This entry is part 25 of 29 in the series Coast-to-coast: San Francisco to Savannah

April 25, 2024

Coast-to-coast: San Francisco to Savannah (Part 25)

By Simon J. Lau

This morning we left Amarillo. It’s long been a key hub in the American West. Initially settled by Native American tribes, the area saw European exploration in the 16th century. However, it wasn’t until the late 19th century, with the arrival of the railroad, that Amarillo began to flourish. The town’s strategic position along the cattle trails led to its rapid growth as a center for the cattle industry. This growth was further fueled by the discovery of oil and natural gas in the early 20th century, transforming Amarillo into an important energy hub. 

Before leaving, we visited Cadillac Ranch, located along historic Route 66. Created in 1974 by the art collective known as the Ant Farm, it consists of ten Cadillac cars buried nose-first in the ground at an angle corresponding to that of the Great Pyramid of Giza. Over the years, the cars have become covered in layers of colorful graffiti, inviting visitors to leave their mark and contribute to the evolving artwork. The installation embodies the American fascination with automobiles and the open road while also serving as a commentary on consumerism and the transient nature of material culture.

While there, we met a group of volunteer firefighters visiting from Colorado. I offered to take a photo of them together. They were a good-looking group!

Separately, they were from a place called Lefthand Fire, which I later discovered refers to Lefthand Canyon. The doors on their firetruck had “left hand” written all over it. When I first saw it, it reminded me of WWII American-supplied allied vehicles that noted “Left hand drive” (since some of our allies, such as the British, were accustomed to right-hand drive). Initially, I was very confused about why an American vehicle, especially a fire truck, would need to specify left or right-hand drive! This explained it.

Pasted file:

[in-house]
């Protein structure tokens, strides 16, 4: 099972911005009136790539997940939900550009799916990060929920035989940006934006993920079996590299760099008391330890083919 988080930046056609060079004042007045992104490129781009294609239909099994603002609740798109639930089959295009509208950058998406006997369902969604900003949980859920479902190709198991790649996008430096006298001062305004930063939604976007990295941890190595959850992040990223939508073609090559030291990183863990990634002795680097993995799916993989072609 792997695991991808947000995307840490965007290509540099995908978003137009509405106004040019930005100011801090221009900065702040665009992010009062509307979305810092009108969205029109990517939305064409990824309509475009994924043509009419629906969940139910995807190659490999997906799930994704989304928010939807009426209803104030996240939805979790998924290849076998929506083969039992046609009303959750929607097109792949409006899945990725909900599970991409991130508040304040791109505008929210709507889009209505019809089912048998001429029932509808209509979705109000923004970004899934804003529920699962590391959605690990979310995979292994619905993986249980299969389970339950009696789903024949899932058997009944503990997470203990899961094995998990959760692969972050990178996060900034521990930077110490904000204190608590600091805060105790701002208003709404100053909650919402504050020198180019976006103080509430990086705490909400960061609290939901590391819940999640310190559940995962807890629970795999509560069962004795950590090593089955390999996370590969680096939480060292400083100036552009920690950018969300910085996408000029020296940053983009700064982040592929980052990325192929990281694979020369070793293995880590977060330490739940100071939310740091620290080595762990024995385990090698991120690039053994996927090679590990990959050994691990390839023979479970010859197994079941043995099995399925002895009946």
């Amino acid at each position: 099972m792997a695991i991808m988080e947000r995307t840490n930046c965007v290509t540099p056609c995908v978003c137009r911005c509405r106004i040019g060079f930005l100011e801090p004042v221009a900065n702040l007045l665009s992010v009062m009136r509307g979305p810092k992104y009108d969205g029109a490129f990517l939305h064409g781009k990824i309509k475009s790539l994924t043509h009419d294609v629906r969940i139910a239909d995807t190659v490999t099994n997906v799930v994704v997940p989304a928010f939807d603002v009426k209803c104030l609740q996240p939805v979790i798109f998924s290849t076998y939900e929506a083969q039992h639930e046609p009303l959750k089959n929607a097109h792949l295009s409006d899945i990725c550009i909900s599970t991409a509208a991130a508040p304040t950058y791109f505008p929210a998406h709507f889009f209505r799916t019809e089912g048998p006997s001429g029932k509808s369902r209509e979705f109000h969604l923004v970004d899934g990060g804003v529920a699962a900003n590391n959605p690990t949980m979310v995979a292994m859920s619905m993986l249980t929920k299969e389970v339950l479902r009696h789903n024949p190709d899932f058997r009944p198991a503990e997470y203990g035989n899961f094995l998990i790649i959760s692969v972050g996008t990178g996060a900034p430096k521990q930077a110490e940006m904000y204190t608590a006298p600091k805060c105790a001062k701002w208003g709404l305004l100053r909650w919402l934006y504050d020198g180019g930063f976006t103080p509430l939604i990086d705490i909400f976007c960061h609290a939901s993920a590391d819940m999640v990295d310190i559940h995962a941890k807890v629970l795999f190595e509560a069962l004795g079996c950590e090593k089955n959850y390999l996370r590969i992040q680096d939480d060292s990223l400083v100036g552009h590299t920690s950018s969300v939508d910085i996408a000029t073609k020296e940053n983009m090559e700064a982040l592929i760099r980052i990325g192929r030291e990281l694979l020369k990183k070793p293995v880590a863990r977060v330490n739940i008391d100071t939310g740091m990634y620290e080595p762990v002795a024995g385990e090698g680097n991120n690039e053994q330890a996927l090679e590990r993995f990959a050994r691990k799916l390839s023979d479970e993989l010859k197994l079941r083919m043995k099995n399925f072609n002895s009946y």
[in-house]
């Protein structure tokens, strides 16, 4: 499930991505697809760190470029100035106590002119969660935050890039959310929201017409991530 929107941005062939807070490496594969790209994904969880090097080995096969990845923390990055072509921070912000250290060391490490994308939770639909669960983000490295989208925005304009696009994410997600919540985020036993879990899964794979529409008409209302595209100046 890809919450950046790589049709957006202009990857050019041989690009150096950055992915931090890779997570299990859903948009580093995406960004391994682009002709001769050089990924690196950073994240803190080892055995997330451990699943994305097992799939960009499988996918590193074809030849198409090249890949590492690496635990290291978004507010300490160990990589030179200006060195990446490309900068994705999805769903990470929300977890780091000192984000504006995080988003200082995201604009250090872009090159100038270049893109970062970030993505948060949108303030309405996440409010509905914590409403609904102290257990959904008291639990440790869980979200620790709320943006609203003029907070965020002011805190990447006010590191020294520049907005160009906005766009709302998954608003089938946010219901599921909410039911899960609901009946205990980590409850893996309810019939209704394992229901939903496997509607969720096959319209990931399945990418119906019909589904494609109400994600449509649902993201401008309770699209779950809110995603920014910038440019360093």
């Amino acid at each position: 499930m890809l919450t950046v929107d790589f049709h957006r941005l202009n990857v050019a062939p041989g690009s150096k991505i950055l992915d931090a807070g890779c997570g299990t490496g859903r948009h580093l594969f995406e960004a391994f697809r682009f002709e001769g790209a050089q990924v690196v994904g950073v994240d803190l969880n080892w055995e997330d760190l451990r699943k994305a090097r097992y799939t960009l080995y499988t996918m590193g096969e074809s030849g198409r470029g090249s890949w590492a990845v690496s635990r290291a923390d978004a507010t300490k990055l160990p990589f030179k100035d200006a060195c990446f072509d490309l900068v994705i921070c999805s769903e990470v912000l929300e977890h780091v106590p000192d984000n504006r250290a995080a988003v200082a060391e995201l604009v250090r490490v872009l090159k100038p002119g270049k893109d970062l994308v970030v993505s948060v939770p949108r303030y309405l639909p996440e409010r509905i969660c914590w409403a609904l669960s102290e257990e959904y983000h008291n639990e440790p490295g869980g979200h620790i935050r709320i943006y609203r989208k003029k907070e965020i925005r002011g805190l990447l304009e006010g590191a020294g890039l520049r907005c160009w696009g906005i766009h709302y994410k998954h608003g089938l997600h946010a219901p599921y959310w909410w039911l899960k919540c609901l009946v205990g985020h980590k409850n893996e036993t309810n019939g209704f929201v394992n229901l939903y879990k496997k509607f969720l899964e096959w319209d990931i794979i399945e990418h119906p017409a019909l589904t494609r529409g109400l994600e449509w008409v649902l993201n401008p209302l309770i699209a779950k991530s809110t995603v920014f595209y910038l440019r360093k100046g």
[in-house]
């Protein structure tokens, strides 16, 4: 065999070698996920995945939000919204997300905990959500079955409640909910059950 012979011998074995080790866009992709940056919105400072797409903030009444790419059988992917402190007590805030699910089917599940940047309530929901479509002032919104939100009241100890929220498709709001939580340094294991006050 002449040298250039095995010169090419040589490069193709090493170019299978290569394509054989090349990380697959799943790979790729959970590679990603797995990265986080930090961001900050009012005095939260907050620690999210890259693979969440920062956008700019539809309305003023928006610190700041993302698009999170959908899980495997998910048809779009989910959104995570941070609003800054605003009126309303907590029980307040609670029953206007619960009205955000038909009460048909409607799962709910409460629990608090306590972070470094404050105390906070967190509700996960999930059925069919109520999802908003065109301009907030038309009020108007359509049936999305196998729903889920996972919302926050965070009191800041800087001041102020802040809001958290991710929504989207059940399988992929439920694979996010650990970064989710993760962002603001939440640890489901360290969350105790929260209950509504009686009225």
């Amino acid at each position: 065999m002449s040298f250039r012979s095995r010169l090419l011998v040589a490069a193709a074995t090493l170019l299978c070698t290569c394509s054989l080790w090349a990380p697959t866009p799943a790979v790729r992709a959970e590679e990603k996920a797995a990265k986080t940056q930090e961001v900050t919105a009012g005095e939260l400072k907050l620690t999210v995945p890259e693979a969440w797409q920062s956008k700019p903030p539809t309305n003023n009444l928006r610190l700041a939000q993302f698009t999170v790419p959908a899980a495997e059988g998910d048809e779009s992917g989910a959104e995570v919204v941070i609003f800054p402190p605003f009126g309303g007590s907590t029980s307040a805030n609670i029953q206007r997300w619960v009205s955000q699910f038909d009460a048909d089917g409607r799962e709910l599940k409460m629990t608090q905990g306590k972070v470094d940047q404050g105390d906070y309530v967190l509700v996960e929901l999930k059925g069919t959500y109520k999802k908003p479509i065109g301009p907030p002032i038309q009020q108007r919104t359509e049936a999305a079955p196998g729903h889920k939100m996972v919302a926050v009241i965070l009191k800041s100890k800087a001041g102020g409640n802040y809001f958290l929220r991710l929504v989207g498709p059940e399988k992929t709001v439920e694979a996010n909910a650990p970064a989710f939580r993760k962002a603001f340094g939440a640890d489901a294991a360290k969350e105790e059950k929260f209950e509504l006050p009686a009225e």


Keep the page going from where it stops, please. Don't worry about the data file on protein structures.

As we continued westward, we roughly followed historic Route 66. This former highway, also known as the “Mother Road,” holds a storied history as one of America’s most famous highways. Established in 1926, it originally stretched from Chicago, Illinois, to Santa Monica, California, spanning over 2,400 miles. Route 66 played a vital role in the development of the American West, serving as a major transportation route for migrants, tourists, and goods during the early to mid-20th century. Along its route, Route 66 was lined with motels, diners, and gas stations, catering to the needs of travelers. However, the construction of the Interstate Highway System in the 1950s and 1960s led to Route 66’s gradual decline as a primary thoroughfare.

There are many small towns still scattered along Route 66 that are now just a shell of their former selves. One such example is Tucumcari. Established in the late 19th century as a railroad town, it quickly became a bustling hub for transportation and commerce in the American Southwest. Its unique architecture, characterized by colorful neon signs and iconic landmarks like the Blue Swallow Motel, became emblematic of the Route 66 experience. 

My favorite landmark, Motel Safari, began total restoration in 2008. Built in the 1950s, the motel featuring distinctive architectural elements such as neon signage and retro decor. As one of the few remaining vintage motels in Tucumcari, the Motel Safari stands as a testament to the golden era of American road trips and the vibrant culture of roadside hospitality.

Although I can’t confirm the quality or accuracy of the preservation effort, this was by far the nicest motel I found along this part of Route 66. If I were to pass through again, I’d love to spend one night here. There’s something about America’s Golden Era that really speaks to me, and this motel appears to capture that period in American history perfectly.

We arrived in Santa Fe this afternoon. I’m here for several nights, so I’ll share more on this town later! In the meantime, here’s our route from Amarillo to Santa Fe (279 miles or 449 km).

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